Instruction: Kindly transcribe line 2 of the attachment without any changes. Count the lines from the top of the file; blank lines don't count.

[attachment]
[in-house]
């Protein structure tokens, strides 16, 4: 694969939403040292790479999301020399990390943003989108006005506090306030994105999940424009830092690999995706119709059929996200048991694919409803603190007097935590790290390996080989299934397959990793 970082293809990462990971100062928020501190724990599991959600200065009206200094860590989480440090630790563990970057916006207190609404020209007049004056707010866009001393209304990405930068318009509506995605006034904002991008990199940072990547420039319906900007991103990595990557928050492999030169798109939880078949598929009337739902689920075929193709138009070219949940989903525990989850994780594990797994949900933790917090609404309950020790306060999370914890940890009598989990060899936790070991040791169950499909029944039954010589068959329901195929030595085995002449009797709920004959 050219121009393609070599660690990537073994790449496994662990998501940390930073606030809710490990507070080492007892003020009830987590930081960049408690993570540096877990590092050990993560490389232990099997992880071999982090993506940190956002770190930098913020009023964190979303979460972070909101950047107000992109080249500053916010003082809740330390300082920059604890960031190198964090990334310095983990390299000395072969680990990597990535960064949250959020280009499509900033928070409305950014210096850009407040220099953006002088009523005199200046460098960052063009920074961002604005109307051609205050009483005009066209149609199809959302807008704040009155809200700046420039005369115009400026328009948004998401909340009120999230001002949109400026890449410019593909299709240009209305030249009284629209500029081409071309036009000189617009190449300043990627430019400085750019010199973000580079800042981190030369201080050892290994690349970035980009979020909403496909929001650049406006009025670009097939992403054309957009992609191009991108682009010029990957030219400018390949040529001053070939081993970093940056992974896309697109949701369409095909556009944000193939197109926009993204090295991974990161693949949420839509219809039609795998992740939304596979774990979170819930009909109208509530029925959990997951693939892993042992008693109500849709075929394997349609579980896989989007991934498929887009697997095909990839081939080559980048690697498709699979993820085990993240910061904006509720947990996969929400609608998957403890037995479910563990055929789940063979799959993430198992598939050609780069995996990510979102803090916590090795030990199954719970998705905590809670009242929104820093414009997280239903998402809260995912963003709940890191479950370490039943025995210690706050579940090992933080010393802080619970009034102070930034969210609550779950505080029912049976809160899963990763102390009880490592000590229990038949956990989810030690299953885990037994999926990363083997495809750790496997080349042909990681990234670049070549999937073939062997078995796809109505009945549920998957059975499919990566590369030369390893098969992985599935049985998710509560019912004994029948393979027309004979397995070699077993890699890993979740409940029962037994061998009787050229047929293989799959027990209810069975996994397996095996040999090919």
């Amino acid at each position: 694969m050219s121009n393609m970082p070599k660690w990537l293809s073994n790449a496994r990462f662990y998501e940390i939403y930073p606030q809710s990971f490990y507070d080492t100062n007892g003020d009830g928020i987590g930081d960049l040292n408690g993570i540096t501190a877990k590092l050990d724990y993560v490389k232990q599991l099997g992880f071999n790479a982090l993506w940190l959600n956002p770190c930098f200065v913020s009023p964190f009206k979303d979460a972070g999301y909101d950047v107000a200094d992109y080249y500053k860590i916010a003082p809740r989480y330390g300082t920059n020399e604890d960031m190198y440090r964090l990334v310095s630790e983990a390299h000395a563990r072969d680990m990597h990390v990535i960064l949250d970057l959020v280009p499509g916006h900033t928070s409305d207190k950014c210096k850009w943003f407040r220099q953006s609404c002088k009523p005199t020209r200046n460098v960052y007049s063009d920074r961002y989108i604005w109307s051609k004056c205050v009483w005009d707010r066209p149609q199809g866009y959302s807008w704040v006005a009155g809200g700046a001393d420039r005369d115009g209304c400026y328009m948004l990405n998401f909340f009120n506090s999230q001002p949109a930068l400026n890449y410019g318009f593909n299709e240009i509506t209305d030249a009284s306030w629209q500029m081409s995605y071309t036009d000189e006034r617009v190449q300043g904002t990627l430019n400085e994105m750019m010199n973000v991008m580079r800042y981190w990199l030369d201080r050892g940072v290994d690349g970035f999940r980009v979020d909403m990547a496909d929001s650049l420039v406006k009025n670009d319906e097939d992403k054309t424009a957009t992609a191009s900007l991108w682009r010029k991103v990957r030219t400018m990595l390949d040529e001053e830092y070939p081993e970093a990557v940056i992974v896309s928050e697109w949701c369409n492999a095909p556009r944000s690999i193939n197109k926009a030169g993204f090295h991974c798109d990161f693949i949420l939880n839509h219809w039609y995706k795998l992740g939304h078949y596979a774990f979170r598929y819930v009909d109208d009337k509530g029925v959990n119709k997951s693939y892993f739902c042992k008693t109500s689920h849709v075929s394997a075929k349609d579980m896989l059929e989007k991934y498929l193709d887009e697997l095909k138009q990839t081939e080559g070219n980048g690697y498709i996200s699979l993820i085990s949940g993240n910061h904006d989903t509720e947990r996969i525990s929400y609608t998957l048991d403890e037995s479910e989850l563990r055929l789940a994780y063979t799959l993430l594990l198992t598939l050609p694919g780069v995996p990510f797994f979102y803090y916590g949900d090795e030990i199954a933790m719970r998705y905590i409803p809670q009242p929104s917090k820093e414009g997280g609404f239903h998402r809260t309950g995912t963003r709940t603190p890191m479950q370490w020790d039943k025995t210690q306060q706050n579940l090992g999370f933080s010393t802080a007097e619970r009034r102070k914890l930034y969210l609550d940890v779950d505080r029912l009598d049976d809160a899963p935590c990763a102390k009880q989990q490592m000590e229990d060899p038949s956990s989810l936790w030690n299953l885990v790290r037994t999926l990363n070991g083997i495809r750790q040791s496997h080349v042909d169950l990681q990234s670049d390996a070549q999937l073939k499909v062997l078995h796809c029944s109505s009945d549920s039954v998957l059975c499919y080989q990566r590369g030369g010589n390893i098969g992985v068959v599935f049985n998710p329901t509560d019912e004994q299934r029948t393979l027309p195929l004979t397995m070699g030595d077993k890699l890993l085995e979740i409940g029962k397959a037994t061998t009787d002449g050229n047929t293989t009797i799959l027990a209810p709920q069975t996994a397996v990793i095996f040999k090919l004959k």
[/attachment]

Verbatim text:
């Protein structure tokens, strides 16, 4: 694969939403040292790479999301020399990390943003989108006005506090306030994105999940424009830092690999995706119709059929996200048991694919409803603190007097935590790290390996080989299934397959990793 970082293809990462990971100062928020501190724990599991959600200065009206200094860590989480440090630790563990970057916006207190609404020209007049004056707010866009001393209304990405930068318009509506995605006034904002991008990199940072990547420039319906900007991103990595990557928050492999030169798109939880078949598929009337739902689920075929193709138009070219949940989903525990989850994780594990797994949900933790917090609404309950020790306060999370914890940890009598989990060899936790070991040791169950499909029944039954010589068959329901195929030595085995002449009797709920004959 050219121009393609070599660690990537073994790449496994662990998501940390930073606030809710490990507070080492007892003020009830987590930081960049408690993570540096877990590092050990993560490389232990099997992880071999982090993506940190956002770190930098913020009023964190979303979460972070909101950047107000992109080249500053916010003082809740330390300082920059604890960031190198964090990334310095983990390299000395072969680990990597990535960064949250959020280009499509900033928070409305950014210096850009407040220099953006002088009523005199200046460098960052063009920074961002604005109307051609205050009483005009066209149609199809959302807008704040009155809200700046420039005369115009400026328009948004998401909340009120999230001002949109400026890449410019593909299709240009209305030249009284629209500029081409071309036009000189617009190449300043990627430019400085750019010199973000580079800042981190030369201080050892290994690349970035980009979020909403496909929001650049406006009025670009097939992403054309957009992609191009991108682009010029990957030219400018390949040529001053070939081993970093940056992974896309697109949701369409095909556009944000193939197109926009993204090295991974990161693949949420839509219809039609795998992740939304596979774990979170819930009909109208509530029925959990997951693939892993042992008693109500849709075929394997349609579980896989989007991934498929887009697997095909990839081939080559980048690697498709699979993820085990993240910061904006509720947990996969929400609608998957403890037995479910563990055929789940063979799959993430198992598939050609780069995996990510979102803090916590090795030990199954719970998705905590809670009242929104820093414009997280239903998402809260995912963003709940890191479950370490039943025995210690706050579940090992933080010393802080619970009034102070930034969210609550779950505080029912049976809160899963990763102390009880490592000590229990038949956990989810030690299953885990037994999926990363083997495809750790496997080349042909990681990234670049070549999937073939062997078995796809109505009945549920998957059975499919990566590369030369390893098969992985599935049985998710509560019912004994029948393979027309004979397995070699077993890699890993979740409940029962037994061998009787050229047929293989799959027990209810069975996994397996095996040999090919």